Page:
The run started off not too bad actually. I had a plan to run 7:30 per mile for the first 20 and then if I could drop it from there. Right out of T2 I was running with Troy and one other guy. It was awesome to hear all the yells from family and friends and I wasn't feeling too bad. I quickly realized that Troy and the other guy were running much faster than I planned so I decided to stick to what I had planned. It stayed that way and I let Troy go and at about mile 1 I found out I was in 8th in my age group. I was disappointed and I let it effect me. To make matters worse I had quickly had 2 guys in my age group run by me like I was standing still at mile 3. 
For some reason this made me completely shut down mentally. I don't know why but I began doubting my plan and thinking there was no way a 3:15 marathon would be fast enough.  In reality it may not have won my age group but I would have been much happier with my race.  As it turns out the two guys that blew by me at mile 3 went 1 and 2 in my age group. 
 My pace slowed and people started passing me like crazy. I didn't feel great physically but it was 75% mental. By the time I made the turn around my pace was 7:55 and I just didn't care anymore. 
I was contemplating quitting but I knew I needed to get back into town. 
So I continued on slowly and made my way back only to find that coming into town I started to feel okay again. I picked up the pace again and I was passing people like crazy.   I was back BABY!!
Don't get too excited though. That only lasted about 4 miles then I shut it down for good. I was headed back out of town and at that point I decided I would finish but it would be a long sloooowww run.
 I walked a lot that second lap but was able to start running again for the last miles. On the way back to town I had a number like 12 hours floating around in my head, but I made the decision that I would enjoy the finishing chute. I would high five my friends, kiss wife and daughter and just soak it all in. I've always been in such a hurry at all my other races and never taken the time to high five people and enjoy it. As it turns out I went 10:30. 
It doesn't matter how bad your day went, when you run down Sherman Ave. it is the greatest feeling!  It really doesn’t matter how fast you finish.  When you’re at your hometown race everyone is cheering for you and they don’t care that you didn’t win your age group. 
 I found friends and family all the way down and couldn't wait to see Morgan and Amelia. When I finally came across them I gave Morgan a big kiss then went to kiss Amelia. She was so excited and she was squirming all over and hard to kiss. It was an awesome moment and one I'll never forget. 
While I didn't accomplish the things I wanted to accomplish it is still a tremendous achievement to finish an Ironman. I hope my disappointment does not come across as arrogance.
This race is a ridiculously long race. It doesn't start at 7:00 am.... It starts January first. You train and train and some days things don't go perfectly. Actually they never go perfectly. It's really how you deal with the adversity that makes a fantastic Ironman. I did not deal well this year and ultimately that did me in.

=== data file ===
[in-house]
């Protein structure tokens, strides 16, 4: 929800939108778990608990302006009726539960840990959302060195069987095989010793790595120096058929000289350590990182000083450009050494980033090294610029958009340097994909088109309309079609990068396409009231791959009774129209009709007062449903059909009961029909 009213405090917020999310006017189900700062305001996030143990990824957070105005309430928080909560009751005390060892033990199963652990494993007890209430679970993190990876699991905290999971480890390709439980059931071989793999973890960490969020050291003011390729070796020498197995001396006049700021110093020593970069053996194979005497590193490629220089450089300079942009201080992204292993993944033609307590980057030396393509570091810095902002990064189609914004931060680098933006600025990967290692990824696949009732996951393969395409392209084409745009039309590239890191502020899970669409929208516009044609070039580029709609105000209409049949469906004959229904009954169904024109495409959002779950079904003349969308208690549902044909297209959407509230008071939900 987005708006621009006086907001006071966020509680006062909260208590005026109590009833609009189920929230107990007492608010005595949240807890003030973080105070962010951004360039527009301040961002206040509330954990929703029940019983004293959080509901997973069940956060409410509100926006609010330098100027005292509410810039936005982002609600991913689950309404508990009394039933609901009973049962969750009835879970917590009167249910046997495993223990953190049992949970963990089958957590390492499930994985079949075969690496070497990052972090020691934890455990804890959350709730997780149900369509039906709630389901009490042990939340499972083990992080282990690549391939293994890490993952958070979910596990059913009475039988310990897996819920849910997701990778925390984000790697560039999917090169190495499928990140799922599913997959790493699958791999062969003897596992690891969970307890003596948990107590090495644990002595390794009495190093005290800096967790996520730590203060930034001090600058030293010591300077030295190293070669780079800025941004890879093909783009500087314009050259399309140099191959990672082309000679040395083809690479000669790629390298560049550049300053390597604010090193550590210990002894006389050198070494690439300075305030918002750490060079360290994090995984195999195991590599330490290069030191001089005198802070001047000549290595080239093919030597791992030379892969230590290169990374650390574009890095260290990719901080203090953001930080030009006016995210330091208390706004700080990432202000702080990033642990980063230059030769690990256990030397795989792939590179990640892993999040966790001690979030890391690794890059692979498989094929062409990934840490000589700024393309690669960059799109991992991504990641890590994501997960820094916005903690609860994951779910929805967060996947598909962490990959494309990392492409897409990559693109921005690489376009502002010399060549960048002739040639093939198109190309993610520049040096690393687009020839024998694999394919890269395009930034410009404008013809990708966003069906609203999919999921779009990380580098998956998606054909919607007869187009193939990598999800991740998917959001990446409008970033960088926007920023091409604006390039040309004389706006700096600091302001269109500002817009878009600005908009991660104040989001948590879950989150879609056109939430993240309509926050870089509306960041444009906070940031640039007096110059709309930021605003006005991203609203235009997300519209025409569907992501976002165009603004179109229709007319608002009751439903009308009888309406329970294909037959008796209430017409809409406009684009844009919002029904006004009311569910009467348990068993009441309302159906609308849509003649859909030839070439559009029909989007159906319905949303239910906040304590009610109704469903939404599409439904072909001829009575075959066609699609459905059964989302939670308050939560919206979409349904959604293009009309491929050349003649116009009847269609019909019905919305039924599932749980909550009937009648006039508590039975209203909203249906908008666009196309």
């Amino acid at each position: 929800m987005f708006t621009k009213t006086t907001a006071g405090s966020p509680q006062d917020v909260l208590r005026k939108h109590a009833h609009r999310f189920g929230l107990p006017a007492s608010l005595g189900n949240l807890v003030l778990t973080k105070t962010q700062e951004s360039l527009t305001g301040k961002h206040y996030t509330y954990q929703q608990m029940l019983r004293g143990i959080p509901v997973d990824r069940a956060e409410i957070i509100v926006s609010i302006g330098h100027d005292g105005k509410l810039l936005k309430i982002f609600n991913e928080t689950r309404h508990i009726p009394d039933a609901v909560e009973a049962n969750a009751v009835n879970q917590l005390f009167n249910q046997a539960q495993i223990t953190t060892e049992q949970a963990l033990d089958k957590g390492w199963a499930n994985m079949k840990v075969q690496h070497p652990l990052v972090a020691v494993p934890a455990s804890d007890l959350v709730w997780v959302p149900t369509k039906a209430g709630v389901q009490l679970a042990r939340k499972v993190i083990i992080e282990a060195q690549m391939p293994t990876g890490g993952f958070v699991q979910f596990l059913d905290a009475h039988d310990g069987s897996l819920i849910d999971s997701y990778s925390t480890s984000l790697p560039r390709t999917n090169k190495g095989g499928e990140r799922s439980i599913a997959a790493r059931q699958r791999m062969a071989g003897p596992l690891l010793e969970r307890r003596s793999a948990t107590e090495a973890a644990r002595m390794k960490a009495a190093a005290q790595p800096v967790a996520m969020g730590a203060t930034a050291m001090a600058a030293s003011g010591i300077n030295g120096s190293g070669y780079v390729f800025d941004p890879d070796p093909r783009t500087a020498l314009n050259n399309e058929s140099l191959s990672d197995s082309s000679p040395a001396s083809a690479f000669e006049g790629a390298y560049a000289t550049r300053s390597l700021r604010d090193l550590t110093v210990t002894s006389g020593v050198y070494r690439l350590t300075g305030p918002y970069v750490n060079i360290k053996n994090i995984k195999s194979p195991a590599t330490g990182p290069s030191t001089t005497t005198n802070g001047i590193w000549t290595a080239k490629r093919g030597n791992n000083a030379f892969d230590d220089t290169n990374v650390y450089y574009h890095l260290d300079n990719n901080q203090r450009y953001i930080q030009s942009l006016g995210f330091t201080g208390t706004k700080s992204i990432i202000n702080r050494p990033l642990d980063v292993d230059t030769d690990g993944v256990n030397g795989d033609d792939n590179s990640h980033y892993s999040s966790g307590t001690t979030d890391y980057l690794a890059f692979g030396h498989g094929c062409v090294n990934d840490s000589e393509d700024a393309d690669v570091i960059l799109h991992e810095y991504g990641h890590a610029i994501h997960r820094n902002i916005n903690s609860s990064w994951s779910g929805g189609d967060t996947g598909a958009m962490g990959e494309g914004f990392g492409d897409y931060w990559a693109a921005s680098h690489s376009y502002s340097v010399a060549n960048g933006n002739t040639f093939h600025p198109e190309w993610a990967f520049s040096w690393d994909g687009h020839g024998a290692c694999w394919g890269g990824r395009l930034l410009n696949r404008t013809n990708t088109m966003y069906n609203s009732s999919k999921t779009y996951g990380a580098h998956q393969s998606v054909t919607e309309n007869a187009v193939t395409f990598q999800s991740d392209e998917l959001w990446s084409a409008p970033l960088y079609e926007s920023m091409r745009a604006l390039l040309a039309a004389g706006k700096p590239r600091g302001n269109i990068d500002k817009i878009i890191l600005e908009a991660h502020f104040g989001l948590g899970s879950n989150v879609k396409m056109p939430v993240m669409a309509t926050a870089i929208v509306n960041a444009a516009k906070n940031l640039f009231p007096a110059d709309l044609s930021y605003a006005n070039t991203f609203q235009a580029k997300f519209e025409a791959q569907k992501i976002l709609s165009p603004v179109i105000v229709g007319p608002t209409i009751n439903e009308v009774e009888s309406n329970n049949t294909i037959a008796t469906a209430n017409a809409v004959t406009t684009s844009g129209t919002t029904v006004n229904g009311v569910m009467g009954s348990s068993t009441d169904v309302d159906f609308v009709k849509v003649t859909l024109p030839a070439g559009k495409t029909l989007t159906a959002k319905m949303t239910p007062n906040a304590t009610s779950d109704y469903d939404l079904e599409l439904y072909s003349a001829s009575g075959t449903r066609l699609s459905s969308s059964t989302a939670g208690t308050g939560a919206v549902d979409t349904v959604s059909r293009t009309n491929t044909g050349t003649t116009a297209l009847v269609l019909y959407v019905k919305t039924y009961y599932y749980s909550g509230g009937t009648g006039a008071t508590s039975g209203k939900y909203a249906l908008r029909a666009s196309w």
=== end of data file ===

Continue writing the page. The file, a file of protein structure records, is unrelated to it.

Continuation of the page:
After the race I never wanted to think about another Ironman. As I sit here a week later, my negative feelings toward the race have subsided. I will not be racing one again for a long time but that is not because it’s not an enjoyable experience.  I just plain don’t have the time to do it the way I want to do it.
I've found that I really enjoy 70.3 and olympic distance racing. I will continue to race but my love for my family and my desire to spend time with them outweighs my need to train at a really high level. 
I will race a few more times this year but I think I'll wait to do the next Ironman when I have a mid life crisis like a normal guy.

Thursday, January 5, 2012

2011 in the books!

Well, another year has come and gone. This was probably my best season to date racing and in life. It all started in January (I guess every year does) with my wife and I welcoming a little girl to the world. I then followed that up with a few hours less sleep than in 2010 and a lot more fun. I was injured at times, but was able to put together a pretty successful season. I picked my first overall triathlon win in the driving rain of Medical Lake then and snagged a slot to the 70.3 IM World Championship in Las Vegas.
There were a few age group wins along the way and all in all I had a great time!
I even met quite a few new training partners who I trained with quite a bit in 2011.
It was a lower volume year for me but here are my numbers
Swim- 391,960 yards
Bike- 3681 miles
Run- 698 miles
I'm not even going to put up my 2010 numbers because it's unfair to compare a year where I did 2 Ironman races to a year filled with 70.3's.
Next on the docket for me is Ironman Cda. After a little break I'm back at it as much as I can be right now. I'm excited for what 2012 will bring.

Wednesday, December 14, 2011

Swim Focus: Did it work?

Well, my swim focus has come to an end. After two months of consistent dedicated work I made it.
My normal swim volume is probably somewhere around 30,000 yards a month. For October and November I had a goal of 50,000 yards per month. Unfortunately due to a sickness in October and a little bit of life outside of triathlon getting in the way I was unable to hit that mark either month. I did make it to about 45,000 each month though. Here is what I learned from past 2 months.
1. The black line in my pool is actually blue. The funny thing is I never noticed this. I had it pointed out to me by Kelly Jahns who informed me in late Novembr. I guess it's time for some new goggles. :)